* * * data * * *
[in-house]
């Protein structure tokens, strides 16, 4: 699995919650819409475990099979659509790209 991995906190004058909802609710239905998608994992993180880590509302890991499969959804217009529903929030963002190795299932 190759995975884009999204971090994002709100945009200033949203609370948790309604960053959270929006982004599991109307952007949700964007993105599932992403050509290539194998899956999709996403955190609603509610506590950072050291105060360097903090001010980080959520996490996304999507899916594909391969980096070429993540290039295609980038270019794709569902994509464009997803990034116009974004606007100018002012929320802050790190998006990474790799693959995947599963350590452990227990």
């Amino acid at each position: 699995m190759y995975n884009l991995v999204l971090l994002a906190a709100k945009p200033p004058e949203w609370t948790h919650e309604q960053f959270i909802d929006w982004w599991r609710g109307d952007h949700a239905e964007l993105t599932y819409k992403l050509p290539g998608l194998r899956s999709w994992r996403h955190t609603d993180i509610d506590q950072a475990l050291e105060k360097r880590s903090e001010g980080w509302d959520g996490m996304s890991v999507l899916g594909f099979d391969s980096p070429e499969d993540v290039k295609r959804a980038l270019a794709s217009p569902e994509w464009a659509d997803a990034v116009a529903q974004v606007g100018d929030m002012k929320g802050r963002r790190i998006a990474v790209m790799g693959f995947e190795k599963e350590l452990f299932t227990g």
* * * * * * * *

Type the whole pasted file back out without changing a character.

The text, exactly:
[in-house]
């Protein structure tokens, strides 16, 4: 699995919650819409475990099979659509790209 991995906190004058909802609710239905998608994992993180880590509302890991499969959804217009529903929030963002190795299932 190759995975884009999204971090994002709100945009200033949203609370948790309604960053959270929006982004599991109307952007949700964007993105599932992403050509290539194998899956999709996403955190609603509610506590950072050291105060360097903090001010980080959520996490996304999507899916594909391969980096070429993540290039295609980038270019794709569902994509464009997803990034116009974004606007100018002012929320802050790190998006990474790799693959995947599963350590452990227990």
């Amino acid at each position: 699995m190759y995975n884009l991995v999204l971090l994002a906190a709100k945009p200033p004058e949203w609370t948790h919650e309604q960053f959270i909802d929006w982004w599991r609710g109307d952007h949700a239905e964007l993105t599932y819409k992403l050509p290539g998608l194998r899956s999709w994992r996403h955190t609603d993180i509610d506590q950072a475990l050291e105060k360097r880590s903090e001010g980080w509302d959520g996490m996304s890991v999507l899916g594909f099979d391969s980096p070429e499969d993540v290039k295609r959804a980038l270019a794709s217009p569902e994509w464009a659509d997803a990034v116009a529903q974004v606007g100018d929030m002012k929320g802050r963002r790190i998006a990474v790209m790799g693959f995947e190795k599963e350590l452990f299932t227990g």